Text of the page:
As the population ages, policymakers must evaluate the nation's readiness to assist a growing group of people with conditions requiring chronic and long-term care. Based on the 2002 annual meeting of the National Academy of Social Insurance, this new volume offers a variety of viewpoints from policymakers, researchers, and experts who examine how well the needs of the elderly and disabled Americans are being met by today's financing and delivery systems, in light of potential reform options. Particular attention is paid to care coordination issues -namely, the impact of acute-care policies on long-term and chronic care -to draw attention to how the segmentation of healthcare provision can create disruptions in patient care.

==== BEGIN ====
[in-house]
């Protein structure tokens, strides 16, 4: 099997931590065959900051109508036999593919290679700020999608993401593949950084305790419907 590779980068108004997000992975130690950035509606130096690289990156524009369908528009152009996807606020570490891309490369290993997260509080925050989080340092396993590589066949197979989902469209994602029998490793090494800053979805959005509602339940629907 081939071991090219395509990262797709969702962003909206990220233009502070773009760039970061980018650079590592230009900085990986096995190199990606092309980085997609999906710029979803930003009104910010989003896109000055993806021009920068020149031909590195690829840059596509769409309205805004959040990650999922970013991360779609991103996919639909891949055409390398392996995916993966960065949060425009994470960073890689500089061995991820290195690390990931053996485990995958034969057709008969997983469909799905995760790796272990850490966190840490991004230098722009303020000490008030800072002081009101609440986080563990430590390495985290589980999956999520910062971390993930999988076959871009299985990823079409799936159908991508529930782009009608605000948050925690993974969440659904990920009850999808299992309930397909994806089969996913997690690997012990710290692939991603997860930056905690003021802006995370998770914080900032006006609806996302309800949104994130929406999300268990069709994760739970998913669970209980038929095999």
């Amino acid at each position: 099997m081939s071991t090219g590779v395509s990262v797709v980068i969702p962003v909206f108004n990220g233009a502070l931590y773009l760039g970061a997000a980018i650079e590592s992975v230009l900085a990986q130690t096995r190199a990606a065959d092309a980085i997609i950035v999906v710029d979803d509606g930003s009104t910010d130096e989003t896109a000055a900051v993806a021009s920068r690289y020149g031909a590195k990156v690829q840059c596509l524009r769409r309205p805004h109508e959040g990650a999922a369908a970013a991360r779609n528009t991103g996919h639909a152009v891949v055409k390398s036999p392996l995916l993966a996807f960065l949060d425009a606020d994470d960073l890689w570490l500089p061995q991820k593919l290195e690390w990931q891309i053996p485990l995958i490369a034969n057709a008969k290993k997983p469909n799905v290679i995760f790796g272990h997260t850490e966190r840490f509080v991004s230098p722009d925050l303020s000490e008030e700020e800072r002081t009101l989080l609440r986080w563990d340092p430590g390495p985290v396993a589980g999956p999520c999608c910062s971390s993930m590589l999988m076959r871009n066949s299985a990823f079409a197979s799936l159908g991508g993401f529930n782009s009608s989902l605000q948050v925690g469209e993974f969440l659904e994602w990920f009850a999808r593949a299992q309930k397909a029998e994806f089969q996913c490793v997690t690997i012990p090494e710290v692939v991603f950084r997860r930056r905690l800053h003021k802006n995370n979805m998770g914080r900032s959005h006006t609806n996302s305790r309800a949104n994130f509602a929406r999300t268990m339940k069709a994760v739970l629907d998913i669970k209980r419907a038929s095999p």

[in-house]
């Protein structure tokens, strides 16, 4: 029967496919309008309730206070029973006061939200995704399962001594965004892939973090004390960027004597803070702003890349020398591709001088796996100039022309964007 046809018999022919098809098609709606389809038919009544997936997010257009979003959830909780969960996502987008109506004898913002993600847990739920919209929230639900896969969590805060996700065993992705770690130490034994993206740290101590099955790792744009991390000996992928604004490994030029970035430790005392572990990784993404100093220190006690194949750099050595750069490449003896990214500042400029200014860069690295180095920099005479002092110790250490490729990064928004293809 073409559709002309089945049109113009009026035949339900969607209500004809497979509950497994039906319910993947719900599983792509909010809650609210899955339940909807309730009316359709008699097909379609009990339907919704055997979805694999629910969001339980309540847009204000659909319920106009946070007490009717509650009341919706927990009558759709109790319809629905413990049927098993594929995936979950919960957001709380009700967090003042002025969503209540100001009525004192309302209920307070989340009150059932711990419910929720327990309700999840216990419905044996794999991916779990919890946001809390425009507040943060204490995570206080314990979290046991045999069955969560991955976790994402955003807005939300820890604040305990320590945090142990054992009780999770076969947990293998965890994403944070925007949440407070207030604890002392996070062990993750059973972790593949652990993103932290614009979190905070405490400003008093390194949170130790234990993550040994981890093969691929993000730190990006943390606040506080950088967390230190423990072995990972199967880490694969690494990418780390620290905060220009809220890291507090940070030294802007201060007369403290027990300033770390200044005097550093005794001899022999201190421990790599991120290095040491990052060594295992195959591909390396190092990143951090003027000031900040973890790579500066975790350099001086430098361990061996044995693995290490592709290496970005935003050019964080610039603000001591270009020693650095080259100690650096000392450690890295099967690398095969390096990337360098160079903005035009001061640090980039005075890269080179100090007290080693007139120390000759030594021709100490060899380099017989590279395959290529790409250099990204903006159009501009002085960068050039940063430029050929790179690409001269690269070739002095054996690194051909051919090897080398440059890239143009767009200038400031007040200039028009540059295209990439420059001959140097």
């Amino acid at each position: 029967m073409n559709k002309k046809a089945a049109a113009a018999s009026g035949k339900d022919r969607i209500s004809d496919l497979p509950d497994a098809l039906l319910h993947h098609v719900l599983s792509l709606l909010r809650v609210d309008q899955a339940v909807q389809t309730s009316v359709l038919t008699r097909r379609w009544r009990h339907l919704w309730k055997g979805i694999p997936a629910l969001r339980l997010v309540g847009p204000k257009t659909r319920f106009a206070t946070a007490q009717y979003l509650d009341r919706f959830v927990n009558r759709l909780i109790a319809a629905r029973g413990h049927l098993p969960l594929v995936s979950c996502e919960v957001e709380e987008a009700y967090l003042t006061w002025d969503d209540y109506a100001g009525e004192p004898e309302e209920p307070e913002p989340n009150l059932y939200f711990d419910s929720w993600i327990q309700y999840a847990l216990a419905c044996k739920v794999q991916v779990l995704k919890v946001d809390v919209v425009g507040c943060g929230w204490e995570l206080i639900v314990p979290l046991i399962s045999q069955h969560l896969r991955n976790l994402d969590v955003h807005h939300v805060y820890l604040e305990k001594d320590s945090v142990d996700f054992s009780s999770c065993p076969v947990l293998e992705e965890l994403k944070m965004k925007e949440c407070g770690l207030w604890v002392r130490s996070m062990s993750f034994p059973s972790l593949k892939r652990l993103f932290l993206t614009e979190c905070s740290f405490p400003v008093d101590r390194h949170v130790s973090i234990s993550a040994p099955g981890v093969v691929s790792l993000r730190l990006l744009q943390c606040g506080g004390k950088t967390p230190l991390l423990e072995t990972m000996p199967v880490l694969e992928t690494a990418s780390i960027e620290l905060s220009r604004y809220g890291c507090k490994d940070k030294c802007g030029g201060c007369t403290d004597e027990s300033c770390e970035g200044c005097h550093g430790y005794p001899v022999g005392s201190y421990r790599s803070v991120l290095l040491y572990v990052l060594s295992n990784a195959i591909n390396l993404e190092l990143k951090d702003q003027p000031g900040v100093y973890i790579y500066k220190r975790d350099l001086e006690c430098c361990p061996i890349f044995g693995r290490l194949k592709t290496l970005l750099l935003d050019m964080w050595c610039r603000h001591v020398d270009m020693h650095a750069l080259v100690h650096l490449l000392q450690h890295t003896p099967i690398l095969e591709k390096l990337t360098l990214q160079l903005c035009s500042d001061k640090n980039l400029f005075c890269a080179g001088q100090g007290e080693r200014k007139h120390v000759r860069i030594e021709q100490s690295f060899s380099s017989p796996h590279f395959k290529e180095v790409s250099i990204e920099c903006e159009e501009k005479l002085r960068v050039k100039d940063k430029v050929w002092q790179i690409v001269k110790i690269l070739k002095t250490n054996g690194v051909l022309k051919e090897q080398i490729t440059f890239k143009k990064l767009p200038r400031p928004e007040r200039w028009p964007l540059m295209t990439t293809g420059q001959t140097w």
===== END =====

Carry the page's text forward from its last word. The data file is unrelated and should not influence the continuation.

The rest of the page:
Authors address the advantages and disadvantages of varying levels of state, federal, and private involvement in long-term care. Clearly, for people to access appropriate long-term care today and tomorrow, a careful balance of financing sources and integrated health care must be achieved. Researchers, analysts, and policymakers, therefore, will find this volume useful to informing thoughtful analysis of important long-term care issues.